If you are anything like most consumers in the U.S., you’ve probably not heard of return of premium life insurance. The insurance research group LIMRA, reports that return of premium term insurance only amounts to about 2% of policies being sold today. Even in its most popular year in 2009, return of premium term life insurance only captured about 5% of insurance sales. What is return of premium term insurance anyway?
Even though it lacks in popularity, return of premium term insurance (ROP) can be an excellent product because it offers very affordable life insurance coverage and a full refund if you outlive your policy. So you would think that insurance customers would jump all over it right? Wrong. There are many “naysayers” out there offering information that makes most people forget about a premium refund.
These naysayers, who are typically financial planners, tell their constituents that an insurance customer can earn more money by investing the increased premium for the ROP in the market and therefore, ROP is not a very good deal. That’s likely an accurate statement for someone who is investment savvy and concerned about the growth of their money. But what about all those hard-working people who pay income tax to the government and wait an entire year to get it back? Aren’t they like most of us who want to save but are not very good at it?
What Exactly is Return of Premium Term Insurance?
In an effort to compete with Universal Life’s cash accumulation benefit, companies offering term life insurance decided that they will give back all the premium a policyholder pays into their policy if the policyholder outlives the policy term. This way they can collect an additional premium that can be invested in the stock market and then give back what they don’t have to spend on paying claims.
Here’s How it Works
When you’ve decided to purchase a term life insurance policy, you can add the Return of Premium rider (option) for an additional charge that will be added to your monthly premium. For example, let’s take a 25-year old single male who wants to purchase a $250,000 30-year term insurance policy with a monthly premium of $20.00. If he dies during the term, his beneficiary would receive the $250,000 death benefit, but if he outlived the 30-year policy, the premiums that were paid in for 30-years are gone. That would represent $7,200.
If this same 25-year old male added the return of premium rider, his monthly premium would be about $98. If he died within the policy period his beneficiary would receive $250,000 but if he outlived the policy he would receive a refund of a little over $35,000 in a lump-sum payment that is tax-free. He could then invest this money in a retirement plan, pay down his mortgage, or take the family to Hawaii for a week or so.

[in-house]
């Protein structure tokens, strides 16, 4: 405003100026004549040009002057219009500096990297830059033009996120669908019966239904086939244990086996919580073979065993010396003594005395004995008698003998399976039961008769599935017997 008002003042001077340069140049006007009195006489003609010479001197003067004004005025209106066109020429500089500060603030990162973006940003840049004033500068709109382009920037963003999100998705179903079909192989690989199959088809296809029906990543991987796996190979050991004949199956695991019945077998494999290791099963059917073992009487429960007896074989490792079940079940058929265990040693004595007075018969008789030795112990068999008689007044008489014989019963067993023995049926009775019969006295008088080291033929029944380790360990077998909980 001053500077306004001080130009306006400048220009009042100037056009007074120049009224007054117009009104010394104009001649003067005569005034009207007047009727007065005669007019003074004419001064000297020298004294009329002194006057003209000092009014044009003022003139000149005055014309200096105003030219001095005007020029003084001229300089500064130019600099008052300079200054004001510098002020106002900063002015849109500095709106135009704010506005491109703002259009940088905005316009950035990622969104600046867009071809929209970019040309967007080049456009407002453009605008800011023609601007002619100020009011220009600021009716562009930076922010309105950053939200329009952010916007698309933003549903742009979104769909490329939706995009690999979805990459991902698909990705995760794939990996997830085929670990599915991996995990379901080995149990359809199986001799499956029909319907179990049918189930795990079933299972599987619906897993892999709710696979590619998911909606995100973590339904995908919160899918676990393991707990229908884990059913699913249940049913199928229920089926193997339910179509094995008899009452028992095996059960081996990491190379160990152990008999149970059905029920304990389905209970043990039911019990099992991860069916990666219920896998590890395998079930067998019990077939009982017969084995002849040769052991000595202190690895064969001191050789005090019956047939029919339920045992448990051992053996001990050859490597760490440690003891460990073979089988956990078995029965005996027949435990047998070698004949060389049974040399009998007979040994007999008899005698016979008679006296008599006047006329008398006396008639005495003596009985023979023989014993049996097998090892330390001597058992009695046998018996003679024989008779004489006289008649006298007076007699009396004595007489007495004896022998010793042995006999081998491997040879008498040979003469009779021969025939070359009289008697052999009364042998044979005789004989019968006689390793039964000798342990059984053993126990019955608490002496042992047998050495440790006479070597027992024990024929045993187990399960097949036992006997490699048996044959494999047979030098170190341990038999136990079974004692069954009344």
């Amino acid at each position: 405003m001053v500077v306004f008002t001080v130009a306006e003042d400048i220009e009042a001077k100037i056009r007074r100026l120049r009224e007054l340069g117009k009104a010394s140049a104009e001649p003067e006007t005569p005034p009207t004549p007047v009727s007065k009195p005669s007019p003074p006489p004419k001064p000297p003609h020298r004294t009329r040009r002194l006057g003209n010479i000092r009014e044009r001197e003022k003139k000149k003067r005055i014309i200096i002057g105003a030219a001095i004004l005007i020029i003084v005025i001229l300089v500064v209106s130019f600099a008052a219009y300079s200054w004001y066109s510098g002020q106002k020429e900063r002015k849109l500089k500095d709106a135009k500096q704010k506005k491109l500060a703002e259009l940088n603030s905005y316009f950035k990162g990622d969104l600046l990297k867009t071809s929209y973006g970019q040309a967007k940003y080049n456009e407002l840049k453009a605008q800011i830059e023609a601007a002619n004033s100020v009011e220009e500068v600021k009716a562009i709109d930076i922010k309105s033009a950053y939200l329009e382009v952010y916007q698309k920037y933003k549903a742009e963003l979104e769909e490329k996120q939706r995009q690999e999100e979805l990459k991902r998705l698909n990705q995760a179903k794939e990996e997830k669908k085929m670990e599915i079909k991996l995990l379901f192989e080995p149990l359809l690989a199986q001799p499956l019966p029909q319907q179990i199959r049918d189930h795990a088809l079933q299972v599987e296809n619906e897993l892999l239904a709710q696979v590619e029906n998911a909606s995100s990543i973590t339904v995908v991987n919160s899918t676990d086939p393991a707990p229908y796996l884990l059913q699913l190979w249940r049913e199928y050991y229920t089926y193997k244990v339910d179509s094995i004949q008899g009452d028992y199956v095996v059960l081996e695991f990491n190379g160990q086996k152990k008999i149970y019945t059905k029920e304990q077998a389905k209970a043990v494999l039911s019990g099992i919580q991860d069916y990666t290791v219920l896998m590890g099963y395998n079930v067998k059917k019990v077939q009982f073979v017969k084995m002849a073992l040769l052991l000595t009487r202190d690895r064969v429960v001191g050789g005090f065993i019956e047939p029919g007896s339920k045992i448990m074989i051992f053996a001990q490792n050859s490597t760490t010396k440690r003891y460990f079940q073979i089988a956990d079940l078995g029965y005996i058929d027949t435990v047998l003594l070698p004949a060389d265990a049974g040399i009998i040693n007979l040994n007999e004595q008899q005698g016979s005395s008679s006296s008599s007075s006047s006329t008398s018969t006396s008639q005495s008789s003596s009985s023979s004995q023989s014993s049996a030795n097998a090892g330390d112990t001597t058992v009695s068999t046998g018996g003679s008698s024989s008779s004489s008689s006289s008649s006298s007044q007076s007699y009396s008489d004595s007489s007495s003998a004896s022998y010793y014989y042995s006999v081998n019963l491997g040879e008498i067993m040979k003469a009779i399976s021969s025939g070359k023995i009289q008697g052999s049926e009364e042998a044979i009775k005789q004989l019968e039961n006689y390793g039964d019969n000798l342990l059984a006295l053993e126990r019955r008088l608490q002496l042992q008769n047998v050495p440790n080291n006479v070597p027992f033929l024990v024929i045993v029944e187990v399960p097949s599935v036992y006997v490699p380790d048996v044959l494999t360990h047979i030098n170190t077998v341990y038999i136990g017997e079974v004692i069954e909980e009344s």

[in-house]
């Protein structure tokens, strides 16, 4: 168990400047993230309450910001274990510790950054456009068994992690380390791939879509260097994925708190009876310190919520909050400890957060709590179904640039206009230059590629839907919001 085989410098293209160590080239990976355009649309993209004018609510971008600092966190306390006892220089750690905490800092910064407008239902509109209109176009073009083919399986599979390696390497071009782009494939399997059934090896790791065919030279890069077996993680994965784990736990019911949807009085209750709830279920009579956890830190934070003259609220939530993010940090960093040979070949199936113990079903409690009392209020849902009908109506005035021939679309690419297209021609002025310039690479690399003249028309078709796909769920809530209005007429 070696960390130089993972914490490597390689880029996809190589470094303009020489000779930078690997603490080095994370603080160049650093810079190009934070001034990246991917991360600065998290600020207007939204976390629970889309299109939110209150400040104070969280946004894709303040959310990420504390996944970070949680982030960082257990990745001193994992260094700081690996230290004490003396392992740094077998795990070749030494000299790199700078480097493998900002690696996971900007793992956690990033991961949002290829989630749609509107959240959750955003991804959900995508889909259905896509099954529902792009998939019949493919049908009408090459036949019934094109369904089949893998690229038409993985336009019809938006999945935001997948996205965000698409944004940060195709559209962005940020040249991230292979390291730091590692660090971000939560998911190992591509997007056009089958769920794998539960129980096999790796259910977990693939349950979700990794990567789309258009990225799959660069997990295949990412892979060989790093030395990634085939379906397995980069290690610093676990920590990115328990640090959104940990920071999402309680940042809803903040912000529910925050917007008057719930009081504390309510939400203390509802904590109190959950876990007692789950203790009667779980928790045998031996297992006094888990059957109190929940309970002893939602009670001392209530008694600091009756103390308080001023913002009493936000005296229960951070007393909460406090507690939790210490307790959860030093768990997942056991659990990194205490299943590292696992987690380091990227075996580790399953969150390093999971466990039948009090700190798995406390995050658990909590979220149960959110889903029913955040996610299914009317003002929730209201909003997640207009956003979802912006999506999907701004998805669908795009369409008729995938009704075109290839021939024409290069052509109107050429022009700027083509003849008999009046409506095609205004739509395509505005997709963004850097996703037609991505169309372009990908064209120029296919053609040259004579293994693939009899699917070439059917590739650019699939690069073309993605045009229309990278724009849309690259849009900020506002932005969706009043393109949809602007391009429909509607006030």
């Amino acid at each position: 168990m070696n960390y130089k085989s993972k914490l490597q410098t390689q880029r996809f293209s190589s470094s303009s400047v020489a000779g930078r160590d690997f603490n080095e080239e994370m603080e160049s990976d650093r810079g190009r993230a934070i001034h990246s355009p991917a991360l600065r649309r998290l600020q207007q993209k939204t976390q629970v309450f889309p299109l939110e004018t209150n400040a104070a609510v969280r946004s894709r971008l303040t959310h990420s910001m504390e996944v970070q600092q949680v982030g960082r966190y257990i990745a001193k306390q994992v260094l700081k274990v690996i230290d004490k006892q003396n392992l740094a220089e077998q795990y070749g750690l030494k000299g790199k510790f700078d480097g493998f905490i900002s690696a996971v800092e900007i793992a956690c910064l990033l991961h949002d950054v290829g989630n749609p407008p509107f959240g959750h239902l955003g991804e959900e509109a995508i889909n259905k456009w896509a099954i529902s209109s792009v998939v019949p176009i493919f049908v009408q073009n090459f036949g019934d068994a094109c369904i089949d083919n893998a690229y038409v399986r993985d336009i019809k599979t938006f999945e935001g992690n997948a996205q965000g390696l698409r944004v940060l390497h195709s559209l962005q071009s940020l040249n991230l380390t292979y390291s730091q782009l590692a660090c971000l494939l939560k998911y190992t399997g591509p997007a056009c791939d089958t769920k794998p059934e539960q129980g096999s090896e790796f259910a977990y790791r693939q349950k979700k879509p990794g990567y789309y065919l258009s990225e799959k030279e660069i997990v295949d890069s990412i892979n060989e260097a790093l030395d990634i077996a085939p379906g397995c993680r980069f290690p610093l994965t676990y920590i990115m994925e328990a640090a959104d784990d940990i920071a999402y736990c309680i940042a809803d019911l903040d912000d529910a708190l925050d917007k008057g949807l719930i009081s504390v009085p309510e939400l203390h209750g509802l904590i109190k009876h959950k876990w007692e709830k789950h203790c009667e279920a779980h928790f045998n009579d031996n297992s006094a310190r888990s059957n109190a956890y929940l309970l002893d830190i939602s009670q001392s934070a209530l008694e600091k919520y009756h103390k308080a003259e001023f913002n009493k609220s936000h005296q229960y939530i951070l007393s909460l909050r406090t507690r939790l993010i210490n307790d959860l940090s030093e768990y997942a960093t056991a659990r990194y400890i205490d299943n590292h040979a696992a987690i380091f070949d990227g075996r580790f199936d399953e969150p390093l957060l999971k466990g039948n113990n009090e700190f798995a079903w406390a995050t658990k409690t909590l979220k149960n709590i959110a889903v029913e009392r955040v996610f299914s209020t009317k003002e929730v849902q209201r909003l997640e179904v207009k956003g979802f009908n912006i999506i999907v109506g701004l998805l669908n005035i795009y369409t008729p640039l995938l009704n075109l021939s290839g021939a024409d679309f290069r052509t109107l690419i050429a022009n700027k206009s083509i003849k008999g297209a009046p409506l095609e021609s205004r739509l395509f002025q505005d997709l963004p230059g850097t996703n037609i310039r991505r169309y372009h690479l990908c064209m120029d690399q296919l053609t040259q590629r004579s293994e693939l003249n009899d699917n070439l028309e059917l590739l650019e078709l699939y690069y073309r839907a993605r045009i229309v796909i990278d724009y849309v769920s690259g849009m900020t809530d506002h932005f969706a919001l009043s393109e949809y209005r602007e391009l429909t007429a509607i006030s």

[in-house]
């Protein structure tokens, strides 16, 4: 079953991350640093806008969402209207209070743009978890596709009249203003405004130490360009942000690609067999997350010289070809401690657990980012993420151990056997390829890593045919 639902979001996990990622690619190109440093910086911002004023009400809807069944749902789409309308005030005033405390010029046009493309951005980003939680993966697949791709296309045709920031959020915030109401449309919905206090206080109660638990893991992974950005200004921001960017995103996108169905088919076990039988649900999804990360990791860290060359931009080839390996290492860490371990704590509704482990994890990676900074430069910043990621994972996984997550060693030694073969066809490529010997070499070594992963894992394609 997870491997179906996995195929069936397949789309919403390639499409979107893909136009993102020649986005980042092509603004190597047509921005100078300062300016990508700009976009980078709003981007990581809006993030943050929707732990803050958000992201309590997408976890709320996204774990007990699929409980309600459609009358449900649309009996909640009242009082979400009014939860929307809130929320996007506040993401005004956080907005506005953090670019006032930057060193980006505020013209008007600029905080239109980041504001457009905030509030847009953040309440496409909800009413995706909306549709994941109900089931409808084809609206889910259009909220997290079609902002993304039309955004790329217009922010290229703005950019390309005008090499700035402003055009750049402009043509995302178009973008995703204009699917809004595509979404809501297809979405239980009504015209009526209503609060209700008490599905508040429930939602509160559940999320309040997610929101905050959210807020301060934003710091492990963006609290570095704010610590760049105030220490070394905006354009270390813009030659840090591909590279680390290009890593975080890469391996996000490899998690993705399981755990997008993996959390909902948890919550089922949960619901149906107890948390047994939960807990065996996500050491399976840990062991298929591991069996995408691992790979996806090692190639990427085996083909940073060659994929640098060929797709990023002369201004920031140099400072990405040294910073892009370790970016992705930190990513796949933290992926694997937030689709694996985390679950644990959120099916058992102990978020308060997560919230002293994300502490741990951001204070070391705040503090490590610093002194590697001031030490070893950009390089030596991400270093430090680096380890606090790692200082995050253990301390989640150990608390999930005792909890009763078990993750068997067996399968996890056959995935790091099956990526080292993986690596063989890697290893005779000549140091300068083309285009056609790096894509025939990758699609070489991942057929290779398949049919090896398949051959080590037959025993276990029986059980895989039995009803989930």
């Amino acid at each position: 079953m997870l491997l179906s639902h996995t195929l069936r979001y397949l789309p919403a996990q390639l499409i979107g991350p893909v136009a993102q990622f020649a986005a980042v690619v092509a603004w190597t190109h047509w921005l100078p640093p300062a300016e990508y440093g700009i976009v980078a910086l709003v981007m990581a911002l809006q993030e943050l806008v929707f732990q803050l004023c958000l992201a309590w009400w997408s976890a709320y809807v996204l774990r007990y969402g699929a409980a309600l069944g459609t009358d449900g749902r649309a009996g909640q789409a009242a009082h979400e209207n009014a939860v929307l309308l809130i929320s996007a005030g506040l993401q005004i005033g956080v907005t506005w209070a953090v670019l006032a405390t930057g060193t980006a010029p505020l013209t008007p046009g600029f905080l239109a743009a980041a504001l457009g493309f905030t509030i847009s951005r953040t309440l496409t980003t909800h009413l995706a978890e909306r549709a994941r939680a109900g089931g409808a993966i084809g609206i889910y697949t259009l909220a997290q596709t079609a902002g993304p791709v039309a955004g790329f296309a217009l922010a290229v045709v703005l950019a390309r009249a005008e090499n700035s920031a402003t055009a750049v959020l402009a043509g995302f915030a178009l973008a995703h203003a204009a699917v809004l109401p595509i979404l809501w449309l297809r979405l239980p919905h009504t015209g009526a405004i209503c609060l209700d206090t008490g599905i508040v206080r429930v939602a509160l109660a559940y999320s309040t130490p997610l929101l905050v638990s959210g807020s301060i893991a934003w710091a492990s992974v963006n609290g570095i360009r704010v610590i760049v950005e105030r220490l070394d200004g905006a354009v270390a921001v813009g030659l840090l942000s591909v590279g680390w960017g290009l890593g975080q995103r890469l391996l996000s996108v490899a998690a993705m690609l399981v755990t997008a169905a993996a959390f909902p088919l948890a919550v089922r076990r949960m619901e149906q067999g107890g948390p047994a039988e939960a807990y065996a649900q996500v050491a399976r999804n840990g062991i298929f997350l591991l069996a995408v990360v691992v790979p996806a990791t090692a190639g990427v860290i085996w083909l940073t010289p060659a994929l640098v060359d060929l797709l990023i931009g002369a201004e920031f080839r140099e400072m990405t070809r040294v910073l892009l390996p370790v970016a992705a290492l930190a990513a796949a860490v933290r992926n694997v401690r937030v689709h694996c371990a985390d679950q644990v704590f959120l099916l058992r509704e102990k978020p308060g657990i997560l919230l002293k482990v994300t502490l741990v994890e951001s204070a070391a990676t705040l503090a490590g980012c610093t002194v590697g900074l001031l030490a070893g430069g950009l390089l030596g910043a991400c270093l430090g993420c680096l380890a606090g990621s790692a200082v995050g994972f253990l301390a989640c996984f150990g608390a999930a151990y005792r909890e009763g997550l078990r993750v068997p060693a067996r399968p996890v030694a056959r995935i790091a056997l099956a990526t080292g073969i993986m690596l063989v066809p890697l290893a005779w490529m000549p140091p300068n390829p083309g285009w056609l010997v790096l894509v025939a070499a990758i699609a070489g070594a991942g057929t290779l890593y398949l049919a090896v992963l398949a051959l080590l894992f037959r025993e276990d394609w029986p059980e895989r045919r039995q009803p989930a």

Why Would I Buy the Return of Premium Rider?
This is the number one question that most people ask. Believe it or not, there is a large segment of the adult marketplace who do not save their money or invest their money. These are the folks who don’t mind overpaying their income tax each year because they look forward to a huge tax refund in February. There’s nothing wrong with them. Some folks are savers and some are not.
The return of premium term life insurance is a way to force save your money. Just like overpaying your income taxes during the year so you get a huge refund at the beginning of the following year. It makes sense for these folks and is actually pretty smart when you think about it. Someone who normally has social security as their only retirement plan now has an additional method to force themselves into saving.
The lump-sum refund is non-taxable and can be used for any reason you’d like. And let’s not forget, all that time they were “forced” to save some money; they were insured for $250,000. If the worst should happen, they would have still taken care of their surviving loved ones. And while we’re discussing this, if the policyholder wanted to cancel the policy before the end of the 30-year term, most companies would prorate the return of premium amount and still return some of the insured’s money.
So then, if our hypothetical insured outlived his term policy and invested the $35,000 return of premium into an annuity, he would receive about $450 each month on top of his social security income for the rest of his life.
Why Wouldn’t I Buy the Return of Premium Rider?
Certainly, return of premium term life insurance isn’t for everyone. In fact, all life insurance products only meet the needs of specific individuals in certain circumstances. Some reasons to not purchase the return of premium rider are:
- Earn More Investing the Additional Premium – For individuals who want more bang for their buck, they can typically earn a much higher rate on their money by investing in other products like a Roth IRA or even the stock market if they are up for it.
- Purpose of the Insurance – Many people by term insurance because it is a very affordable method to cover debts for a short period of time. If you are looking to make sure some short-term debts are paid if you die, then return of premium life insurance is not the best solution because of the additional premium for the rider.
- You Earn Zero Interest on Your Money – Remember, your insurer is going to invest YOUR money in the market, and they will undoubtedly earn a pretty penny doing so. You get none of that interest; zero, zilch, nada.
- Unaffordable Premiums – Return of premium works pretty well for young adults who are very healthy. If that’s not you, the premium is more than likely going to be unaffordable.
As with any insurance product, return of premium term life insurance isn’t for everybody. But, there are many cases, especially when the client is not a “saver” when return of premium is the best case scenario. It just depends on who you are, where you are financially, and how you feel about being forced to save money over a long period of time.